Most of the times, the reason why you have writer’s block is because you’re constantly thinking about what is the issue with your previous point, while than thinking about how to edit it and make it sound better, in fact I’ll strictly encourage you not to even read what you’ve written until the end of the section .

  • Analyze Previous Writing: So let’s say you’ve written a chapter and you’re stuck on your second chapter, go back to your first chapter, and just reread what you’ve written, read it aloud, read it to yourself, read it to someone else, read it sign at me and just rewrite the sentences that sound a bit clumsy.

This means that you’re not actively trying to think about new information, you’re just working on what you already have. So it should an easier task. And once you’ve done that you’ll feel more accomplished. And then you can move on to working on the second chapter.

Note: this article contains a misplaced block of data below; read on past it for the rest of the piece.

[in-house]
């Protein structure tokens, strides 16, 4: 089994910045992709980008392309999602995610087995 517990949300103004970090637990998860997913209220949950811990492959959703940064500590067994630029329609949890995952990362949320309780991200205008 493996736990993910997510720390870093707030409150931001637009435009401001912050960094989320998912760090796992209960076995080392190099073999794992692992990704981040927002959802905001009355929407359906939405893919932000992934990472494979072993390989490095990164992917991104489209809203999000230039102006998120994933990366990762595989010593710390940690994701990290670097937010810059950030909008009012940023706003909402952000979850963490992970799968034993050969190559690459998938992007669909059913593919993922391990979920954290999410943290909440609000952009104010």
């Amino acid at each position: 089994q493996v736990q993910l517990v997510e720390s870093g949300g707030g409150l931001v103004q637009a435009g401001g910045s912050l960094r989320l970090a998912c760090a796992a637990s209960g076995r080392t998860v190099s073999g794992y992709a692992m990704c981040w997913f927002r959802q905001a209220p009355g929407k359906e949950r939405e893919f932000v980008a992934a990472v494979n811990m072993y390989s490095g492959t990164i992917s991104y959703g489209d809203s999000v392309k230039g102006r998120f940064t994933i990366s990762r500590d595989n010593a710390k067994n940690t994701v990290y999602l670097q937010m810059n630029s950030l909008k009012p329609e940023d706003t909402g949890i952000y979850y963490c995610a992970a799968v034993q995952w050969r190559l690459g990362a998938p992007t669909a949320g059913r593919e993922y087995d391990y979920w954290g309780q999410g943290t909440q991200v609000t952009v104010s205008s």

So just take a bit of work that you have, even if it’s just a small paragraph, just take that try to edit it, refine it as much as you can, and then come back to thinking about something new, after you finish that.

  • Forget about the point that you are stuck on, move on to a point that you find easy: Now let’s imagine you’re writing about two different aspects or two different methods in your thesis or your dissertation or your essay.

And one method you find quite tricky to explain. It’s quite technical, and it’s making you end up wasting half an hour just sitting there just not knowing where to begin.